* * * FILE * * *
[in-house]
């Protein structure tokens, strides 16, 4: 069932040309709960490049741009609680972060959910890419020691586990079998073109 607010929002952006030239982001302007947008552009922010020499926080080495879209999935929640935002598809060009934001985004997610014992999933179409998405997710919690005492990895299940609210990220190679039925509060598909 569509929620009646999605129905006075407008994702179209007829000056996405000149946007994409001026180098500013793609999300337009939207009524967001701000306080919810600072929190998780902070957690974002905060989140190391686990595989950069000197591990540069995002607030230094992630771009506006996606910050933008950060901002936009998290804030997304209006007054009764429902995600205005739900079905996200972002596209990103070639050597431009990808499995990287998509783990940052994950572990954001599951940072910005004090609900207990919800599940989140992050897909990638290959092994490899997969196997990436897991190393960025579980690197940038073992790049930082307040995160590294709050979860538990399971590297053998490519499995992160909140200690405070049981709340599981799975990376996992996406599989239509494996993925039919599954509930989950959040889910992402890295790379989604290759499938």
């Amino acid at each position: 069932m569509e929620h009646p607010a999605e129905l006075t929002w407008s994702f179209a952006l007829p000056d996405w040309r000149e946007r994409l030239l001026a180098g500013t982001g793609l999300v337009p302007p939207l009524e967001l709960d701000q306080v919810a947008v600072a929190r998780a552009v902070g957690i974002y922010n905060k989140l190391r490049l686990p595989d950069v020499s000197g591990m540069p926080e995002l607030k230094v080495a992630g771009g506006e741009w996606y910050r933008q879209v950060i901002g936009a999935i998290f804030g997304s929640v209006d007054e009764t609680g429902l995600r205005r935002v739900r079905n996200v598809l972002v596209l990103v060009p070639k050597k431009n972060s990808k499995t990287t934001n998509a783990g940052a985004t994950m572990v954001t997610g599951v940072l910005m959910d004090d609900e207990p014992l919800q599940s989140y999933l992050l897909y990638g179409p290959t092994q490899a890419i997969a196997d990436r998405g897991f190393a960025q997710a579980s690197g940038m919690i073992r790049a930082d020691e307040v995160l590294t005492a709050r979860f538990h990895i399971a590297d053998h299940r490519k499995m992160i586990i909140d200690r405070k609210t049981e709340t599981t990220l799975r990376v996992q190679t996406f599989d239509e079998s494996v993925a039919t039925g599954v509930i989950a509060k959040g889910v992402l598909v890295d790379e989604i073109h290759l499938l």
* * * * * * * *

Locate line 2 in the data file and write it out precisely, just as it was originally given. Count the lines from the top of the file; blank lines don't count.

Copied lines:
């Protein structure tokens, strides 16, 4: 069932040309709960490049741009609680972060959910890419020691586990079998073109 607010929002952006030239982001302007947008552009922010020499926080080495879209999935929640935002598809060009934001985004997610014992999933179409998405997710919690005492990895299940609210990220190679039925509060598909 569509929620009646999605129905006075407008994702179209007829000056996405000149946007994409001026180098500013793609999300337009939207009524967001701000306080919810600072929190998780902070957690974002905060989140190391686990595989950069000197591990540069995002607030230094992630771009506006996606910050933008950060901002936009998290804030997304209006007054009764429902995600205005739900079905996200972002596209990103070639050597431009990808499995990287998509783990940052994950572990954001599951940072910005004090609900207990919800599940989140992050897909990638290959092994490899997969196997990436897991190393960025579980690197940038073992790049930082307040995160590294709050979860538990399971590297053998490519499995992160909140200690405070049981709340599981799975990376996992996406599989239509494996993925039919599954509930989950959040889910992402890295790379989604290759499938």